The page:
Reading 21 in CFAI text, Question 11 states companies with low growth prospects are least likely to have low dividend payout ratios. So I’m guessing this implies companies with high growth prospects are likely to have low dividend payout ratios. What is the reasoning behind this?
Low growth prospects means fewer good places to re-invest earnings so the company will typically distribute them to shareholders. High growth prospects means the company has many good opportunities to re-invest their earnings.
Got it, thanks. Although I wonder if a company didn’t have good growth prospects wouldn’t it hold onto its earnings in case of a rainy day and thereby not increase its dividends? Or is it more important to keep the shareholders happy? In which case wouldn’t keeping the dividend payout ratio at it’s current levels be a smart move?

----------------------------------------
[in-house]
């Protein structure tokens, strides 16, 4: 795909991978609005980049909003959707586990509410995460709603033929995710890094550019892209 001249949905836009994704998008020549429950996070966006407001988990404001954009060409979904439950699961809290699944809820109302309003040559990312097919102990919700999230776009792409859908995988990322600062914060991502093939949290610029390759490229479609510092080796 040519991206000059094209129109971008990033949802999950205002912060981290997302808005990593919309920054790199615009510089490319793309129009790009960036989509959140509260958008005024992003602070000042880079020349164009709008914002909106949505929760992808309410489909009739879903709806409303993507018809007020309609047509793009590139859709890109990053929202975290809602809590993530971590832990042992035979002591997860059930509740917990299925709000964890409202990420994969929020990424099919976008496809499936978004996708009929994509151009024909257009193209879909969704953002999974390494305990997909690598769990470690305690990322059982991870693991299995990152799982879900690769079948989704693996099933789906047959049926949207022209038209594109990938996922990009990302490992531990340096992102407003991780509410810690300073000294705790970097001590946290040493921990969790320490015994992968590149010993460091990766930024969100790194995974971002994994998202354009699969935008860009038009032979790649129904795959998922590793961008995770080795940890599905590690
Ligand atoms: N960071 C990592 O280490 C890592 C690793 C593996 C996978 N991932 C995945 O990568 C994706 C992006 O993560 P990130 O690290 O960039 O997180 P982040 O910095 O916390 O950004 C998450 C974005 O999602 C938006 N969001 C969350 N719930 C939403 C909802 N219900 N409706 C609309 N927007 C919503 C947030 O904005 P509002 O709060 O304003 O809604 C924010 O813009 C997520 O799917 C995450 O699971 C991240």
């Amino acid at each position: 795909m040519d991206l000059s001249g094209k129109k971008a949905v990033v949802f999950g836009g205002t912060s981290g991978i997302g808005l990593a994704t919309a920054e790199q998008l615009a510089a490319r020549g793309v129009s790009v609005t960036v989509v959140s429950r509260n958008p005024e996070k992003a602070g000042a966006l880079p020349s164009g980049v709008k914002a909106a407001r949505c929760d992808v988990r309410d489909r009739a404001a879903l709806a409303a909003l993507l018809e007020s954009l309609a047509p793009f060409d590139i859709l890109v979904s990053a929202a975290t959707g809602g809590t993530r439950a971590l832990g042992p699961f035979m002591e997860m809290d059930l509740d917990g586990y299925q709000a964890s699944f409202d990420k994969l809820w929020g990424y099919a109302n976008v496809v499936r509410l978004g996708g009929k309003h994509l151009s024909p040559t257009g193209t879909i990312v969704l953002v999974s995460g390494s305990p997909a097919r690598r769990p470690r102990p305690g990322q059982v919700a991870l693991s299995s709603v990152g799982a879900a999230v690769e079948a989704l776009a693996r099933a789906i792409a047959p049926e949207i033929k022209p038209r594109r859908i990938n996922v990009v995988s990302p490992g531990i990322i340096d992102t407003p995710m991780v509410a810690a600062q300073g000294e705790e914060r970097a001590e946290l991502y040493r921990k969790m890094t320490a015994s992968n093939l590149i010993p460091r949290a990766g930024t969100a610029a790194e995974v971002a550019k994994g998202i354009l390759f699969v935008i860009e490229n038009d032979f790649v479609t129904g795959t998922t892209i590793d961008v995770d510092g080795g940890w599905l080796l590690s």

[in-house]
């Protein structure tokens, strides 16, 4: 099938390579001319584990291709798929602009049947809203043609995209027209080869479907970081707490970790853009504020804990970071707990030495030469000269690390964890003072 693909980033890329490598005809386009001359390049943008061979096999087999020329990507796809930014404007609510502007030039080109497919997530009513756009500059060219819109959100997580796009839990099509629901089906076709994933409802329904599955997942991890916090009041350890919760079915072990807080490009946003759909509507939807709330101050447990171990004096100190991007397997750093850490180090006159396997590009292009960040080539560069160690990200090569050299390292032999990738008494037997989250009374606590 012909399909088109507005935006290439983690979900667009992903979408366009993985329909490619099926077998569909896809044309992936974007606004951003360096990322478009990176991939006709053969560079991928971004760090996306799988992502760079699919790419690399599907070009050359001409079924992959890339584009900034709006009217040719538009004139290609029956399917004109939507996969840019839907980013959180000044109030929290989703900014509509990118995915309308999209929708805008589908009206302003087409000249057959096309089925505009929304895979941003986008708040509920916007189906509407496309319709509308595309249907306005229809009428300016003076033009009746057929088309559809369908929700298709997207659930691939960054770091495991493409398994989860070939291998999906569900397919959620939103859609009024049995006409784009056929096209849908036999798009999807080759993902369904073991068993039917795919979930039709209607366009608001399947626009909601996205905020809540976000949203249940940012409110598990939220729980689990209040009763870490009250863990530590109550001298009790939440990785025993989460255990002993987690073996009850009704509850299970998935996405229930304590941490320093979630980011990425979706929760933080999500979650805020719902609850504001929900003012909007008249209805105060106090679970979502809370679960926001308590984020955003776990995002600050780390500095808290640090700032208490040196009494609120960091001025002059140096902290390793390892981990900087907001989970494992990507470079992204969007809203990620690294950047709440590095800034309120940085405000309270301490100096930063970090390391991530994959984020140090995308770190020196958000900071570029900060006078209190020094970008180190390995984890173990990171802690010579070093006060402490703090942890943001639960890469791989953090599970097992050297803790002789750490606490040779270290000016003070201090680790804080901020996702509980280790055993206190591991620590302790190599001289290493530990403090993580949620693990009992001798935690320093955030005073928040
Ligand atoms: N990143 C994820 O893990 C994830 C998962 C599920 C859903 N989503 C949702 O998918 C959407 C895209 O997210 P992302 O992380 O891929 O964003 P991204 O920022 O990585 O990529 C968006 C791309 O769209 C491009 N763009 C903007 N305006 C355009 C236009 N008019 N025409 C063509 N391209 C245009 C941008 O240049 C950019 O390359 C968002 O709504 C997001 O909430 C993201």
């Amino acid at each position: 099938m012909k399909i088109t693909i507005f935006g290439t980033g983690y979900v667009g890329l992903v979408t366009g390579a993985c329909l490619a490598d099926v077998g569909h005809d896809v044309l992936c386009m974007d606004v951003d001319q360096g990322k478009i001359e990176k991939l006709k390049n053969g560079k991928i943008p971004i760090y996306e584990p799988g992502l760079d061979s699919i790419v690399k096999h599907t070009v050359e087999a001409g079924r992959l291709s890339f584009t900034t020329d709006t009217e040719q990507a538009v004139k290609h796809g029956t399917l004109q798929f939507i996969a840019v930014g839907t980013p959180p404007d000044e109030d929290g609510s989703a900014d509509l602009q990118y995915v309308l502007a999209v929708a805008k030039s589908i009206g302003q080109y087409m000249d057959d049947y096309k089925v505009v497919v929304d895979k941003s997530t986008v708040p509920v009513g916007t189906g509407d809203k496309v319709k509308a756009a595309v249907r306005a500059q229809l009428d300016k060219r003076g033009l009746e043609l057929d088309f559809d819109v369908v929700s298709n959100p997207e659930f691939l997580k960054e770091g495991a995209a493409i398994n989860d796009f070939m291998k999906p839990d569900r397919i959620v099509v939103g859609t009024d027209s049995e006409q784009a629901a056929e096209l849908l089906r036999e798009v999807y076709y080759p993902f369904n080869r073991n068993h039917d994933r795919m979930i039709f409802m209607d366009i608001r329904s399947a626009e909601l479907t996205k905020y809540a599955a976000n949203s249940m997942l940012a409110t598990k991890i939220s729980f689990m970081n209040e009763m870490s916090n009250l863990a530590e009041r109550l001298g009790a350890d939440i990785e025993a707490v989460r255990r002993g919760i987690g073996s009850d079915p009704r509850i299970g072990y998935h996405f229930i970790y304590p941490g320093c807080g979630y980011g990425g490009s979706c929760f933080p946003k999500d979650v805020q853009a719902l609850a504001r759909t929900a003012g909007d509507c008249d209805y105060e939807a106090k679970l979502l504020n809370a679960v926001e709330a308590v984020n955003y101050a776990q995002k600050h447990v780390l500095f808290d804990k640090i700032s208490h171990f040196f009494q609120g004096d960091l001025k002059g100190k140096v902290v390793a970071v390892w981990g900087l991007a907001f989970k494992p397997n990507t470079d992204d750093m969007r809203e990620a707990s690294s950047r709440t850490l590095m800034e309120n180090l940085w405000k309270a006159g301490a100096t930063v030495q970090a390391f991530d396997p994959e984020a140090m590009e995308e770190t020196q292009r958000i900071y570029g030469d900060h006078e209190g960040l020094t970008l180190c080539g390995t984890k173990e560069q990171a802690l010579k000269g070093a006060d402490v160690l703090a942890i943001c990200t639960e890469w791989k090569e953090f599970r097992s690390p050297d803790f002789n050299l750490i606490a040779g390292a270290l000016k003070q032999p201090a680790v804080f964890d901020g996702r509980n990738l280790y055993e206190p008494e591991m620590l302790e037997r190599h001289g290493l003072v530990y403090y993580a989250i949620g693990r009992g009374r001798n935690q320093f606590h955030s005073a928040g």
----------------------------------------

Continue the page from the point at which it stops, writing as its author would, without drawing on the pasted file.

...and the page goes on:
Furthermore, question 33 in the same reading says that the implementation of a regular cash dividend based on a residual dividend policy is a sign of the company signalling to shareholders that earnings growth is expected to increase. Isn’t this contradictory to “low growth prospects means fewer good places to re-invest earnings so the company will typically distribute them to shareholders”?
It is a bit contradictory but the key here is the reference to earnings growth, not revenue growth. Revenue growth generally requires additional capital to expand. Earnings growth by itself does not necessarily require additional capital (ex. reinvested profits) to realize. For example, if oil prices double, an E&P oil company might institute or increase a dividend.